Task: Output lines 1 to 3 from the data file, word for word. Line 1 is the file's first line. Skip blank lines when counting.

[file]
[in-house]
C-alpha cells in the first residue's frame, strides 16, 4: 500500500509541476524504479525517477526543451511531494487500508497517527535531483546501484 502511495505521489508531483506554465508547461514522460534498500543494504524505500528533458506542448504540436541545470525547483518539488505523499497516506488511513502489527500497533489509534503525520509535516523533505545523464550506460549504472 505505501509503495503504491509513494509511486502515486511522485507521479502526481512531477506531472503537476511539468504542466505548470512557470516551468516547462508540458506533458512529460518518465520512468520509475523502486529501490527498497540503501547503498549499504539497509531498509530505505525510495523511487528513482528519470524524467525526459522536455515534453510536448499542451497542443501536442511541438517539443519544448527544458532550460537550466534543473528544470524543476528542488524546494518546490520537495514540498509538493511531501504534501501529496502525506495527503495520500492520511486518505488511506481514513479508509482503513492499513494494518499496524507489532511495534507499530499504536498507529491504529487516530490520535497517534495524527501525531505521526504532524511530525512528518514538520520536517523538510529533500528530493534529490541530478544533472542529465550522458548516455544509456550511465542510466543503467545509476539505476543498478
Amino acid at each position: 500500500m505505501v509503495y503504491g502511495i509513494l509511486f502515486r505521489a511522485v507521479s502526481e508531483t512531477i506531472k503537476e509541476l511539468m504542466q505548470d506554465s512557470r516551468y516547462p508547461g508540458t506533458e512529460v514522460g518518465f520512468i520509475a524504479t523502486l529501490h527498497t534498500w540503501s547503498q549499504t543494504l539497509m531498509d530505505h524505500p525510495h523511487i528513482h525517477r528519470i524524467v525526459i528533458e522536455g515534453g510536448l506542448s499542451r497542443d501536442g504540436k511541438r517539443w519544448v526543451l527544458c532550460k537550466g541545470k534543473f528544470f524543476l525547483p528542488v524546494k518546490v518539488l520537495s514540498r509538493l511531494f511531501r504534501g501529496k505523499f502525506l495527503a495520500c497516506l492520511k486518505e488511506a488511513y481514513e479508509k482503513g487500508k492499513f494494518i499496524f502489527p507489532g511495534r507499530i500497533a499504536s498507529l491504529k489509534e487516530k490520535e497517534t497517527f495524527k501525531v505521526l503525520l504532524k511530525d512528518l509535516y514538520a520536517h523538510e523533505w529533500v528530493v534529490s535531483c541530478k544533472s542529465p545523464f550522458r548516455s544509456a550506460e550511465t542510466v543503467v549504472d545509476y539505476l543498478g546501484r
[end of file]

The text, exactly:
[in-house]
C-alpha cells in the first residue's frame, strides 16, 4: 500500500509541476524504479525517477526543451511531494487500508497517527535531483546501484 502511495505521489508531483506554465508547461514522460534498500543494504524505500528533458506542448504540436541545470525547483518539488505523499497516506488511513502489527500497533489509534503525520509535516523533505545523464550506460549504472 505505501509503495503504491509513494509511486502515486511522485507521479502526481512531477506531472503537476511539468504542466505548470512557470516551468516547462508540458506533458512529460518518465520512468520509475523502486529501490527498497540503501547503498549499504539497509531498509530505505525510495523511487528513482528519470524524467525526459522536455515534453510536448499542451497542443501536442511541438517539443519544448527544458532550460537550466534543473528544470524543476528542488524546494518546490520537495514540498509538493511531501504534501501529496502525506495527503495520500492520511486518505488511506481514513479508509482503513492499513494494518499496524507489532511495534507499530499504536498507529491504529487516530490520535497517534495524527501525531505521526504532524511530525512528518514538520520536517523538510529533500528530493534529490541530478544533472542529465550522458548516455544509456550511465542510466543503467545509476539505476543498478
Amino acid at each position: 500500500m505505501v509503495y503504491g502511495i509513494l509511486f502515486r505521489a511522485v507521479s502526481e508531483t512531477i506531472k503537476e509541476l511539468m504542466q505548470d506554465s512557470r516551468y516547462p508547461g508540458t506533458e512529460v514522460g518518465f520512468i520509475a524504479t523502486l529501490h527498497t534498500w540503501s547503498q549499504t543494504l539497509m531498509d530505505h524505500p525510495h523511487i528513482h525517477r528519470i524524467v525526459i528533458e522536455g515534453g510536448l506542448s499542451r497542443d501536442g504540436k511541438r517539443w519544448v526543451l527544458c532550460k537550466g541545470k534543473f528544470f524543476l525547483p528542488v524546494k518546490v518539488l520537495s514540498r509538493l511531494f511531501r504534501g501529496k505523499f502525506l495527503a495520500c497516506l492520511k486518505e488511506a488511513y481514513e479508509k482503513g487500508k492499513f494494518i499496524f502489527p507489532g511495534r507499530i500497533a499504536s498507529l491504529k489509534e487516530k490520535e497517534t497517527f495524527k501525531v505521526l503525520l504532524k511530525d512528518l509535516y514538520a520536517h523538510e523533505w529533500v528530493v534529490s535531483c541530478k544533472s542529465p545523464f550522458r548516455s544509456a550506460e550511465t542510466v543503467v549504472d545509476y539505476l543498478g546501484r